Commissioner's Corner






Commissioner’s Corner 


Q. I have been hearing in the news about Health Savings Accounts.  What are they and how do they work?

A.  That is an excellent question.  Health Savings Accounts (HSA) are a type of savings account that allows you to set aside pre-tax money to pay for qualified medical expenses. The untaxed dollars that you or your employer put in your HSA allow you to pay for deductibles, copayments, coinsurance, and other expenses.

But in order to contribute to an HSA, you must be enrolled in a high-deductible health plan as defined by the IRS.  For HSA purposes, a high-deductible health plan is one with a with a deductible of at least $1,400 for an individual or $2,800 for a family.  This means you pay at least $1,400 (or $2,800) out-of-pocket in a year before the health plan starts paying for health costs.  However, be aware that if you pay for anything other than qualified expenses with your HSA, the amount will be taxable.

Contributions are limited and adjusted annually by the IRS. Money unspent in an HSA rolls over at the end of the year and can be used for future medical expenses.

The money belongs to you, so if you change jobs or insurance plans, your funds remain in your account. Be aware that there could be taxes and penalties for early withdrawals and only qualified medical expenses can be paid from the account.


    ~Commissioner Rude


 


Commissioner’s Corner – Producer Question

Q.  Can the Department of Insurance provide an opinion whether an insurer is engaging in rebating or improper promotional or marketing activities?

A.  If you are an insurer or producer, you can submit a detailed written proposal to the department for review.  Please allow reasonable time for a review to be completed before instituting a program that might be considered a violation of state law. 

Below are the applicable Wyoming statutes:

W.S. §26-13-102. Unfair methods and deceptive acts prohibited.

No person shall engage in this state in any trade practice which is defined in this article as or is determined pursuant to this article to be an unfair method of competition or an unfair or deceptive act or practice in the business of insurance.

W.S. §26-13-110. Rebates and favors as to life, disability and annuity contracts prohibited.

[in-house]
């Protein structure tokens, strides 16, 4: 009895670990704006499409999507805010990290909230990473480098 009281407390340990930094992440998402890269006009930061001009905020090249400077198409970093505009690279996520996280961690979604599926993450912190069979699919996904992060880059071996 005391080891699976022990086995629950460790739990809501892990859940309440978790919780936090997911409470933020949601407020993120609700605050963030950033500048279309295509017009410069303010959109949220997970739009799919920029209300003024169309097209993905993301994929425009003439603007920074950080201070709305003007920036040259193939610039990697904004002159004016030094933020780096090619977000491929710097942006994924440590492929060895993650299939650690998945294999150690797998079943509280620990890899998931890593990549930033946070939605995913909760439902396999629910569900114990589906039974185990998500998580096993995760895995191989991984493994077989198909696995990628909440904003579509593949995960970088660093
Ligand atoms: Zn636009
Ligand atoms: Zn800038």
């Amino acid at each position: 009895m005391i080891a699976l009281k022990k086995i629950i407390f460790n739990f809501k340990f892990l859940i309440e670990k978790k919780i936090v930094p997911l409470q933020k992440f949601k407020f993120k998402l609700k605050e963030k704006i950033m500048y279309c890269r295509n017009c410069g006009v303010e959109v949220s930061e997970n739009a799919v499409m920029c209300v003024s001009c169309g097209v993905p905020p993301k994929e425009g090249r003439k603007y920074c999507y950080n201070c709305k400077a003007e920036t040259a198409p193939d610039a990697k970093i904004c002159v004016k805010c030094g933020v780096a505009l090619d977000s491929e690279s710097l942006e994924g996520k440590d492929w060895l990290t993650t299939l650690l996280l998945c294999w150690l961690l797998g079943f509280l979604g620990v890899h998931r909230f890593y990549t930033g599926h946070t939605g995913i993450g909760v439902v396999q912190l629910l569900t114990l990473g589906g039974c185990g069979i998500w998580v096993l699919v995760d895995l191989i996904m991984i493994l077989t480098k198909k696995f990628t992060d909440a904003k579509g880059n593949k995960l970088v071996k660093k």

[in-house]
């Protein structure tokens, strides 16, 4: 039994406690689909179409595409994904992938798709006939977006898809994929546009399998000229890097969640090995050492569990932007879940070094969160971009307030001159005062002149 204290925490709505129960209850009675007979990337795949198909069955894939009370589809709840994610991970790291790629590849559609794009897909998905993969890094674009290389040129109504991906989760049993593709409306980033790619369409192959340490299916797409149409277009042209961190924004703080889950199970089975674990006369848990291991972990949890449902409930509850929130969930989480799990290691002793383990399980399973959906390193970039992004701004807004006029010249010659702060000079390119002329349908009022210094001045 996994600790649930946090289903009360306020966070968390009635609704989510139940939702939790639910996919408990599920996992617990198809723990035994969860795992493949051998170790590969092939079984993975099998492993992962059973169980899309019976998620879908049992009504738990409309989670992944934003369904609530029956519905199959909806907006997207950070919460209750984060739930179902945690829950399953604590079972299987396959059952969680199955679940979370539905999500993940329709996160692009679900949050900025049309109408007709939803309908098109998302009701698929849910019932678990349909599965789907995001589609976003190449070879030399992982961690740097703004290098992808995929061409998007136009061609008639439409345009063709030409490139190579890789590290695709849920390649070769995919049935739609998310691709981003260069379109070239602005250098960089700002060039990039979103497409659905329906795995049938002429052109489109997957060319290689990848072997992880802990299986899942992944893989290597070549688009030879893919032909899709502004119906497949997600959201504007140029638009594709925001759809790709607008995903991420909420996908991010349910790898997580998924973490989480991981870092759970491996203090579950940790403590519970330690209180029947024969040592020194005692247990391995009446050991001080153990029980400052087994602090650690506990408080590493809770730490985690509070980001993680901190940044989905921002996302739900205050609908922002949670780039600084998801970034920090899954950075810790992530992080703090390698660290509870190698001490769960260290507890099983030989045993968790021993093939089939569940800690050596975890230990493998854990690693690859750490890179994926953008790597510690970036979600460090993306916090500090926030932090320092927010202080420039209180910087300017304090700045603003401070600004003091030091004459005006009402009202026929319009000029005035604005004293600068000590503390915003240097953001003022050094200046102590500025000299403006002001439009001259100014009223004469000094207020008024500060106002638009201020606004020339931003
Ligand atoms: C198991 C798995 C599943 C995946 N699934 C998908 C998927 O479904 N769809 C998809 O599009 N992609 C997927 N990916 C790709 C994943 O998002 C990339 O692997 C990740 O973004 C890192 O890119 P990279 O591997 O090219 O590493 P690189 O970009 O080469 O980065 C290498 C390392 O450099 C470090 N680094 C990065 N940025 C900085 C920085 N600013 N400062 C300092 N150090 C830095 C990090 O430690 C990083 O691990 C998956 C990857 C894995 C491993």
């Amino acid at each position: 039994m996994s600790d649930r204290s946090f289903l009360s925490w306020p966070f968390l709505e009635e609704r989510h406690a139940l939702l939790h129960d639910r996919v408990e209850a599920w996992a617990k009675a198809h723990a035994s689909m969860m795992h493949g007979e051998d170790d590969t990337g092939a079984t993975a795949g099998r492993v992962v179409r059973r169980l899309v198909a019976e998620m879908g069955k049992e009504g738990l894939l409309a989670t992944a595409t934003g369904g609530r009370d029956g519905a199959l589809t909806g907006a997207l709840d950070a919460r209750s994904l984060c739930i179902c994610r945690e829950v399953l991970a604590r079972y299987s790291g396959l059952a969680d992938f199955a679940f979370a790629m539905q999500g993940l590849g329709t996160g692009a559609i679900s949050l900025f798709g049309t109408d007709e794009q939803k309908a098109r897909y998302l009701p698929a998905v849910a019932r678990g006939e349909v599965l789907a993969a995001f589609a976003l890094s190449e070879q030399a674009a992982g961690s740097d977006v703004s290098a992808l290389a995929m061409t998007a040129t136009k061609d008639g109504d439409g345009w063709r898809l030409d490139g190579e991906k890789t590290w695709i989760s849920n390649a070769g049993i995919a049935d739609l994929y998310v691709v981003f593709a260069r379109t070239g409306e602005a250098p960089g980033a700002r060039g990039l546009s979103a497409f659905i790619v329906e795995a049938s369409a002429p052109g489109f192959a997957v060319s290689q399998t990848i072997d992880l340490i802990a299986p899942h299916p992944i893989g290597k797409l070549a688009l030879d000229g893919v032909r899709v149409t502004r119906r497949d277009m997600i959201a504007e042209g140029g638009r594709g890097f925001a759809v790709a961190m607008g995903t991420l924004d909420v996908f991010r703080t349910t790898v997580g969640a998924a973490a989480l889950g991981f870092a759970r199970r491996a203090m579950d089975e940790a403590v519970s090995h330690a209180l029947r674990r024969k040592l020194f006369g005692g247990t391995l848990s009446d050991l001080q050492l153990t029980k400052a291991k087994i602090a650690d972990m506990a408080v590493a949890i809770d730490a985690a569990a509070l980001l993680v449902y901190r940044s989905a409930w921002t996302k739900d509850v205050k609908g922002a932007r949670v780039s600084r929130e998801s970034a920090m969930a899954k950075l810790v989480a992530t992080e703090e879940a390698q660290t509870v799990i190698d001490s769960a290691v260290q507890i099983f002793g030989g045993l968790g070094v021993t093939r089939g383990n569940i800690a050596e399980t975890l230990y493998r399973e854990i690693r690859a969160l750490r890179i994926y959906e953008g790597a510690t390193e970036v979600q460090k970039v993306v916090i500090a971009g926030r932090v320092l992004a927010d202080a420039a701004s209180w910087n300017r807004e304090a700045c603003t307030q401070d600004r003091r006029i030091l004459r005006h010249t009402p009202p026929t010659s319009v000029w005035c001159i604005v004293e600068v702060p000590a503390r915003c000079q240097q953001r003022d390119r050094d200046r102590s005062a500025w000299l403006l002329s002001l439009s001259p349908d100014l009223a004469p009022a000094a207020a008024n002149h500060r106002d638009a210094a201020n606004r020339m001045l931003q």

(a)  Except as otherwise provided by law, no person shall:

    (i)  Knowingly permit or offer to make or make any contract of life insurance, life annuity or disability insurance, or agreement as to that contract other than as expressed in the contract issued thereon;

   (ii)  Pay, allow or give or offer to pay, allow or give in any manner as inducement to the insurance or annuity:

(A)  Any rebate of premiums payable on the contract;

(B)  Any special favor or advantage in the dividends or other benefits thereon;

(C)  Any paid employment or contract for services of any kind; or

(D)  Any valuable consideration or inducement not specified in the contract.

(iii)  In any manner give, sell or purchase or offer or agree to give, sell, purchase or allow as inducement to the insurance or annuity or in connection therewith, and whether or not to be specified in the policy or contract, any agreement of any form or nature promising:

(A)  Returns and profits;

(B)  Any stocks, bonds or other securities, or interest present or contingent therein or as measured thereby, of any insurer or other corporation, association or partnership; or

(C)  Any dividends or profits accrued or to accrue thereon.

W.S. §26-13-112. Unfair discrimination, rebates and favors prohibited for property, casualty and surety insurers.

(a)  No property, casualty or surety insurer or any employee or representative thereof, and no broker or agent shall pay, allow or give, or offer to pay, allow or give, in any manner, as an inducement to insurance, or after insurance has been effected, any valuable consideration or inducement of any kind not specified or provided for in the policy, except to the extent provided for in an applicable filing with the commissioner as provided by law.


Commissioner
Jeffrey P. Rude